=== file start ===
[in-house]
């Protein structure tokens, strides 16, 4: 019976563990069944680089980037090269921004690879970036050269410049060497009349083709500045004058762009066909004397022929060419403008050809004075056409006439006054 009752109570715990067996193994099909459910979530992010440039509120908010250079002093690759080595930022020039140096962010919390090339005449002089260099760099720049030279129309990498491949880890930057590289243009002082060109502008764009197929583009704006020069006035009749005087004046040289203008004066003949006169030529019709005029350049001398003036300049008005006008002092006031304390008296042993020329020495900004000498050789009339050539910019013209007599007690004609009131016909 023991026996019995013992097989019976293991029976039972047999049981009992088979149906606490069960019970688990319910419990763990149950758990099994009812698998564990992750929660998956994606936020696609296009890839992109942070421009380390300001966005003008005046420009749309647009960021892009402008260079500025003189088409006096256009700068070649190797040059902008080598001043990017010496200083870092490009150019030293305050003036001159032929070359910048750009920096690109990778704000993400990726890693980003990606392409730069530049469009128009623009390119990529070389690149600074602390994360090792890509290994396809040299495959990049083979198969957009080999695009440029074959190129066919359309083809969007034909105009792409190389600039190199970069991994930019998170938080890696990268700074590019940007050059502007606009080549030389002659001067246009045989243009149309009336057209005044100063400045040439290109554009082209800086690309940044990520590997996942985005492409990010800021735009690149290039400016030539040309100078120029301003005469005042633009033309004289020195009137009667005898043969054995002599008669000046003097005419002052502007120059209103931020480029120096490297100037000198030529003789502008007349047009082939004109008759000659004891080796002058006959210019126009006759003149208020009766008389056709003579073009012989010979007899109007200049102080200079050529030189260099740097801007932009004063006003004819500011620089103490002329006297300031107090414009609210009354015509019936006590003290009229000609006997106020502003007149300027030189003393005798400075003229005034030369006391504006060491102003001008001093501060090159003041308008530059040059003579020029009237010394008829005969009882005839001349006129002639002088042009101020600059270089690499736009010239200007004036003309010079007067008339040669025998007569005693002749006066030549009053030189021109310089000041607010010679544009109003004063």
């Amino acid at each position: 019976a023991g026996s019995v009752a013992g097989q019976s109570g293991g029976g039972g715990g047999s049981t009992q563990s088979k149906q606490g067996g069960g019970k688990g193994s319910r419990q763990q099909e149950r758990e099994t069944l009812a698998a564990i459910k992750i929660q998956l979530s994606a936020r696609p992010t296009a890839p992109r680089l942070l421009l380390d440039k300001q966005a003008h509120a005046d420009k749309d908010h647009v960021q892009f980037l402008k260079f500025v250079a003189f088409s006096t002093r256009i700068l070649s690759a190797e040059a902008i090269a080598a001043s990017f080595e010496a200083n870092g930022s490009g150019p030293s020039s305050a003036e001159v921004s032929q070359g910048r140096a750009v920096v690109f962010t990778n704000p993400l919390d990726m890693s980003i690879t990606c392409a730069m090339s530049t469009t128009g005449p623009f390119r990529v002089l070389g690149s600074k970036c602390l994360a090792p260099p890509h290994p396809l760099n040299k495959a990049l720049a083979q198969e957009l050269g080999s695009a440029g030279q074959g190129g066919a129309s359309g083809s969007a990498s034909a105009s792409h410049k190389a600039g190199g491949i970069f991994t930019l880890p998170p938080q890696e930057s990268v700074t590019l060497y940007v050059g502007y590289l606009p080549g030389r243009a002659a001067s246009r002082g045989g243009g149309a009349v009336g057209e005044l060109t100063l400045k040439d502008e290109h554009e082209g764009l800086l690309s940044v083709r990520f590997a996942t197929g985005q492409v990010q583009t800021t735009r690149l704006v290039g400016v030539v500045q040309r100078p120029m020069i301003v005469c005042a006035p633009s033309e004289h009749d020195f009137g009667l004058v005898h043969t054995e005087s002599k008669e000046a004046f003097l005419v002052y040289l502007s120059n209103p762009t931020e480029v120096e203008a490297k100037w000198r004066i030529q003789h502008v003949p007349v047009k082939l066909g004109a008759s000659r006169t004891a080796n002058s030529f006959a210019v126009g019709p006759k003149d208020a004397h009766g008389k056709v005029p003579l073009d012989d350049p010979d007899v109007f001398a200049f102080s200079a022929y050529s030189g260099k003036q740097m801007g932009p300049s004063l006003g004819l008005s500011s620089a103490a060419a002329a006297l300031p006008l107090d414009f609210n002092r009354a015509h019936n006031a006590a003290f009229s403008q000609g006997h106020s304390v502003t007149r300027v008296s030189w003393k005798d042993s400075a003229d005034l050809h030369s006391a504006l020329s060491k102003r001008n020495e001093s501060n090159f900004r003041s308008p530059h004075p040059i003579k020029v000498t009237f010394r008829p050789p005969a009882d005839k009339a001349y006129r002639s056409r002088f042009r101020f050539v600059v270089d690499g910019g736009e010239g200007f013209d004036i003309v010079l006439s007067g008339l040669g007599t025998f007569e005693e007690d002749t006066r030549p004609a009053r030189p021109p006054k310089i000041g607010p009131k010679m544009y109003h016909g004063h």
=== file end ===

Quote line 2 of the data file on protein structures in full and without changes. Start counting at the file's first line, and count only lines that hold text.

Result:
């Protein structure tokens, strides 16, 4: 019976563990069944680089980037090269921004690879970036050269410049060497009349083709500045004058762009066909004397022929060419403008050809004075056409006439006054 009752109570715990067996193994099909459910979530992010440039509120908010250079002093690759080595930022020039140096962010919390090339005449002089260099760099720049030279129309990498491949880890930057590289243009002082060109502008764009197929583009704006020069006035009749005087004046040289203008004066003949006169030529019709005029350049001398003036300049008005006008002092006031304390008296042993020329020495900004000498050789009339050539910019013209007599007690004609009131016909 023991026996019995013992097989019976293991029976039972047999049981009992088979149906606490069960019970688990319910419990763990149950758990099994009812698998564990992750929660998956994606936020696609296009890839992109942070421009380390300001966005003008005046420009749309647009960021892009402008260079500025003189088409006096256009700068070649190797040059902008080598001043990017010496200083870092490009150019030293305050003036001159032929070359910048750009920096690109990778704000993400990726890693980003990606392409730069530049469009128009623009390119990529070389690149600074602390994360090792890509290994396809040299495959990049083979198969957009080999695009440029074959190129066919359309083809969007034909105009792409190389600039190199970069991994930019998170938080890696990268700074590019940007050059502007606009080549030389002659001067246009045989243009149309009336057209005044100063400045040439290109554009082209800086690309940044990520590997996942985005492409990010800021735009690149290039400016030539040309100078120029301003005469005042633009033309004289020195009137009667005898043969054995002599008669000046003097005419002052502007120059209103931020480029120096490297100037000198030529003789502008007349047009082939004109008759000659004891080796002058006959210019126009006759003149208020009766008389056709003579073009012989010979007899109007200049102080200079050529030189260099740097801007932009004063006003004819500011620089103490002329006297300031107090414009609210009354015509019936006590003290009229000609006997106020502003007149300027030189003393005798400075003229005034030369006391504006060491102003001008001093501060090159003041308008530059040059003579020029009237010394008829005969009882005839001349006129002639002088042009101020600059270089690499736009010239200007004036003309010079007067008339040669025998007569005693002749006066030549009053030189021109310089000041607010010679544009109003004063």